The Gospel of Luke: a commentary & meditation 
  "No prophet is acceptable in his own country"

Scripture:  Luke 4:23-30

23 And he said to them, "Doubtless you will quote to me this proverb, `Physician, heal yourself; what we have heard you did at Caper'na-um, do here also in your own country.'" 24 And he said, "Truly, I say to you, no prophet is acceptable in his own country. 25 But in truth, I tell you, there were many widows in Israel in the days of Eli'jah, when the heaven was shut up three years and six months, when there came a great famine over all the land; 26 and Eli'jah was sent to none of them but only to Zar'ephath, in the land of Sidon, to a woman who was a widow. 27 And there were many lepers in Israel in the time of the prophet Eli'sha; and none of them was cleansed, but only Na'aman the Syrian." 28 When they heard this, all in the synagogue were filled with wrath. 29 And they rose up and put him out of the city, and led him to the brow of the hill on which their city was built, that they might throw him down headlong. 30 But passing through the midst of them he went away.

Meditation: How would you react if Jesus spoke this message from the pulpit on Sunday?  It was customary for Jesus to go weekly to the synagogue to worship and on occasion to read the scriptures and comment on them to the people.  His hometown folks listened with rapt attention on this occasion because they had heard about the miracles he had performed in other towns.  What sign would he do in his hometown?  Jesus startled them with a seeming rebuke that no prophet or servant of God can receive honor among his own people.  He then angered them when he complimented the gentiles who seemed to have shown more faith in God than the "chosen ones" of Israel.  They regarded gentiles as "fuel for the fires of hell".  Jesus' praise for "outsiders" caused them offence because they were blind-sighted to God's mercy and plan of redemption for all nations.  The word "gospel" literally means "good news".   Isaiah had prophesied that the Messiah would come in the power of the Holy Spirit to bring freedom to those oppressed by sin and evil (see Isaiah 61:1-2). Jesus came to set people free from the worst tyranny possible -- the tyranny of slavery to sin and the fear of death, and the destruction of both body and soul. God's power alone can save us from emptiness and poverty of spirit, from confusion and error, and from the fear of death and hopelessness. The gospel of salvation is "good news" for us today. Do you know the joy and freedom of the gospel?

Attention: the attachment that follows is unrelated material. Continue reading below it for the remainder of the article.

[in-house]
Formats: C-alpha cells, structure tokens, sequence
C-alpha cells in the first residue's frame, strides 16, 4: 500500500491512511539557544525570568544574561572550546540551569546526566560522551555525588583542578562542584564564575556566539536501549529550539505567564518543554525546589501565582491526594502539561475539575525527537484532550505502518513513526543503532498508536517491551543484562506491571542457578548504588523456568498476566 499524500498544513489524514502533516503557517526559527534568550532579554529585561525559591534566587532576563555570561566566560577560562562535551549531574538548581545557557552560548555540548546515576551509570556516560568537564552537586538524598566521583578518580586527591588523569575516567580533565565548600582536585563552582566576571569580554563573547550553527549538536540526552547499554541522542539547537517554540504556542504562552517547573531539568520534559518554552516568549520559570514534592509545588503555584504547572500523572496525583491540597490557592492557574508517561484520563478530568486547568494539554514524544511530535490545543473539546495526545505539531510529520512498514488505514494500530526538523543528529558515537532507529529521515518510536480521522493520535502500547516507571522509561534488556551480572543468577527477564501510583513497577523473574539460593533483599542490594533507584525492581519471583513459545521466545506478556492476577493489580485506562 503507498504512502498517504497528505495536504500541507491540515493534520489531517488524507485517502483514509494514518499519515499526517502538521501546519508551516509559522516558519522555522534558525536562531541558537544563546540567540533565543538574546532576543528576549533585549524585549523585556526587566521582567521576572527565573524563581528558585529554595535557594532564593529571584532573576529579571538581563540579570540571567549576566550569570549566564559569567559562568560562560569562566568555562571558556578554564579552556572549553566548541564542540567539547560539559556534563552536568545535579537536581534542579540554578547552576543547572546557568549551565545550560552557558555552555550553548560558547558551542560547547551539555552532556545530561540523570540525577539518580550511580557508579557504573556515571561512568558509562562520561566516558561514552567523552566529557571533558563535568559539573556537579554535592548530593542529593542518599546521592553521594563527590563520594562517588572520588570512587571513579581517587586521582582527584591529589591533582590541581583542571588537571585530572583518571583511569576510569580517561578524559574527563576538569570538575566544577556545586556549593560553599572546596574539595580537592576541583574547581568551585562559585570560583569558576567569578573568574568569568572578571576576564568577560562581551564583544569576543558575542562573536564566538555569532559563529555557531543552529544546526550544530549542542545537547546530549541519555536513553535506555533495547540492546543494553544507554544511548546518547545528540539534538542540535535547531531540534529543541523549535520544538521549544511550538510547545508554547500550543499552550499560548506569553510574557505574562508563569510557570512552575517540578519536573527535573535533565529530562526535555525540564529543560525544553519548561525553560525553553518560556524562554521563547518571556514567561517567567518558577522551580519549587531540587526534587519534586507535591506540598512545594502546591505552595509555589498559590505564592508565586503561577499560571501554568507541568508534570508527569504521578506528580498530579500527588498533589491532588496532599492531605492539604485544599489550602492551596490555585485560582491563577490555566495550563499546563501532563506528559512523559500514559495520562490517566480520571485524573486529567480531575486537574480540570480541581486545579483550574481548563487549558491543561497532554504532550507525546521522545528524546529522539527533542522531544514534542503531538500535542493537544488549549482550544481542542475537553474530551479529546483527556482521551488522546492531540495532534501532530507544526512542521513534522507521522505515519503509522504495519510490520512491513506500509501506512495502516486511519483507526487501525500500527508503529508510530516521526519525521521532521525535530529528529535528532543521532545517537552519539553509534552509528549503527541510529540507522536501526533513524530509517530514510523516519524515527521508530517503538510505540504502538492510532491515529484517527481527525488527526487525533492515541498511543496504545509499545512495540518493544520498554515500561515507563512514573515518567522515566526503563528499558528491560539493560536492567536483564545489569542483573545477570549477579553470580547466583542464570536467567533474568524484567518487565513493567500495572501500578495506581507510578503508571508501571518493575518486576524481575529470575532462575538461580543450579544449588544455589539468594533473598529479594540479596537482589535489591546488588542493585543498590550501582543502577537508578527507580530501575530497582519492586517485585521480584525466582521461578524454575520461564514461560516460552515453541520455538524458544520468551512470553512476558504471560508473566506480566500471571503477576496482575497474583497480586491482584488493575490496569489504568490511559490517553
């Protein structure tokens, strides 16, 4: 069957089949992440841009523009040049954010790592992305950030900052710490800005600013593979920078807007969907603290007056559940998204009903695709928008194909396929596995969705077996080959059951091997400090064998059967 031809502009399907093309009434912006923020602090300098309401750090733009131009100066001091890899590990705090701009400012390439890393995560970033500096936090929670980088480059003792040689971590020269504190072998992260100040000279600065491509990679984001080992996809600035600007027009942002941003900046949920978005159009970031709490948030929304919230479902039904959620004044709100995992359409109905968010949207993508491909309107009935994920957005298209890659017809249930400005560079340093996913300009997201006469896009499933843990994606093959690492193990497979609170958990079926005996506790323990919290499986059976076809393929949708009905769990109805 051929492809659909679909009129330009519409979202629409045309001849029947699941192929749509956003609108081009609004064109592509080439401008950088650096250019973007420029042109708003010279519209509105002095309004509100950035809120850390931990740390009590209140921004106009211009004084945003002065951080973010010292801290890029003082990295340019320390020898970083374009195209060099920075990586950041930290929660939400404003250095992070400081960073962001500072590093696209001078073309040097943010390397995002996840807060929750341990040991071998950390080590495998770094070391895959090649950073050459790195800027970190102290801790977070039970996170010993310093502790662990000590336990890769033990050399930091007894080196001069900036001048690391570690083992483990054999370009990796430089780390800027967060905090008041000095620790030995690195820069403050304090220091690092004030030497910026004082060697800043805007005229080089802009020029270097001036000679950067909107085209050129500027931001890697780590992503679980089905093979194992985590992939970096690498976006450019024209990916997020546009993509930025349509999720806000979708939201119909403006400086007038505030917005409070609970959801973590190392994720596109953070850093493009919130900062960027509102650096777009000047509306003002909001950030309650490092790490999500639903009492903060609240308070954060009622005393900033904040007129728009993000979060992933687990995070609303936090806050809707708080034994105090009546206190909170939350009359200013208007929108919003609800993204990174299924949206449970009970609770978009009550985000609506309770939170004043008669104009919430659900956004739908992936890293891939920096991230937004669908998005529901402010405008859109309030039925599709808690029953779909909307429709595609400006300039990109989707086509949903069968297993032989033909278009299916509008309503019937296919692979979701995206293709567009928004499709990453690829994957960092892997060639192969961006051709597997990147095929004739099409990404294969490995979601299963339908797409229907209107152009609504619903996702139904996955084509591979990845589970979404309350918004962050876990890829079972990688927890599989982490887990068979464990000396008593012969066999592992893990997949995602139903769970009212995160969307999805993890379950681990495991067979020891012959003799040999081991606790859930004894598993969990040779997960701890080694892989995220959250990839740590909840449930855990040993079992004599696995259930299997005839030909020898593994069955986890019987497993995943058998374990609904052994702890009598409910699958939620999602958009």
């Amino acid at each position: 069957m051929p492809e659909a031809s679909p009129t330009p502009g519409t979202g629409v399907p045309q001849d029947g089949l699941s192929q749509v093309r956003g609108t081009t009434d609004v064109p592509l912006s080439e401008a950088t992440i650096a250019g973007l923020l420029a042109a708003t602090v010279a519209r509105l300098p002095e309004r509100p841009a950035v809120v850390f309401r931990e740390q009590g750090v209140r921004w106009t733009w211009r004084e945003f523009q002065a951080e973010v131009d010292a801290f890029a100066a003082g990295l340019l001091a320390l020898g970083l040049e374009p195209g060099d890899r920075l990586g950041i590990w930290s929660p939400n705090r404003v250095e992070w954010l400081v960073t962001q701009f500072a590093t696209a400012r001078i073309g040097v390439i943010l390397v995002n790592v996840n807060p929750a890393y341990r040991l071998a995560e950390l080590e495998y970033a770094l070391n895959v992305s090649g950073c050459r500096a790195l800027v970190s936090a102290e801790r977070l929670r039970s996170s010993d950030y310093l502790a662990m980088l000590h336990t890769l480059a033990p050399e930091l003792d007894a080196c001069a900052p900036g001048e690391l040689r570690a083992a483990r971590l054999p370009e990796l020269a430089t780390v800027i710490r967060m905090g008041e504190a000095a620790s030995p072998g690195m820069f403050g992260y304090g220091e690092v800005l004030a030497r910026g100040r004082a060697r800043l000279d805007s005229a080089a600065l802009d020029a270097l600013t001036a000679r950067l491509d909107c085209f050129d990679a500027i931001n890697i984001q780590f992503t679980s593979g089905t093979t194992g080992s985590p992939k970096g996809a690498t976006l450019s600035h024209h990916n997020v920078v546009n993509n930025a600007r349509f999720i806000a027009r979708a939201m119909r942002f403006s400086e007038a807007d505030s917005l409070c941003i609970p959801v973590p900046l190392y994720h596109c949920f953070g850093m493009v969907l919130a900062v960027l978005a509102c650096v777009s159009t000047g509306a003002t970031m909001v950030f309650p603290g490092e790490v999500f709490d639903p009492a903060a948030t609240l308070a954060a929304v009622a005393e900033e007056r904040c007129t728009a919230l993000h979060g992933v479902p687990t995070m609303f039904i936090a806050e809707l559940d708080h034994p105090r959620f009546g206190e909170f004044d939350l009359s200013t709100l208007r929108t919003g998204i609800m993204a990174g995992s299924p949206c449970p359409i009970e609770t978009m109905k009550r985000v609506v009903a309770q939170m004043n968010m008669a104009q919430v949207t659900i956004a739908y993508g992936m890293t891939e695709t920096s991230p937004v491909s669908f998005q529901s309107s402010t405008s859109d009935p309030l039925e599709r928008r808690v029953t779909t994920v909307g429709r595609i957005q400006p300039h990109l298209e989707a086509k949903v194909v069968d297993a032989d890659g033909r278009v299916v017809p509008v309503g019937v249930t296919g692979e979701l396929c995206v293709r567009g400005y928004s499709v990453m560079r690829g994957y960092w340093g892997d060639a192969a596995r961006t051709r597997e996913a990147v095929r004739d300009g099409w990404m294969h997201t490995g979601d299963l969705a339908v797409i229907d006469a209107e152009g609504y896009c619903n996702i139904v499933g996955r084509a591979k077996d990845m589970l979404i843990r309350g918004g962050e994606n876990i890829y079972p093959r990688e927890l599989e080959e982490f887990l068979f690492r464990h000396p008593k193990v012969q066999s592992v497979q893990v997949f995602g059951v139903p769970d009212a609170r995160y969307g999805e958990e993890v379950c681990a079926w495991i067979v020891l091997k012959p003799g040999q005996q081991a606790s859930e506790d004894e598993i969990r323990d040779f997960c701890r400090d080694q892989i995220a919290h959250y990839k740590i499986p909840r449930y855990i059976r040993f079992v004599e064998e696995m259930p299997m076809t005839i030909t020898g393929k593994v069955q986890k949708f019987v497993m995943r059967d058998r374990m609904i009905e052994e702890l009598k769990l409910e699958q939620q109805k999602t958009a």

"Lord Jesus, you are the fulfillment of all our hopes and desires. Your Spirit brings us grace, truth, life, and freedom. Fill me with the joy of the gospel and inflame my heart with love and zeal for you and for your will".


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 (c)1999 Don Schwager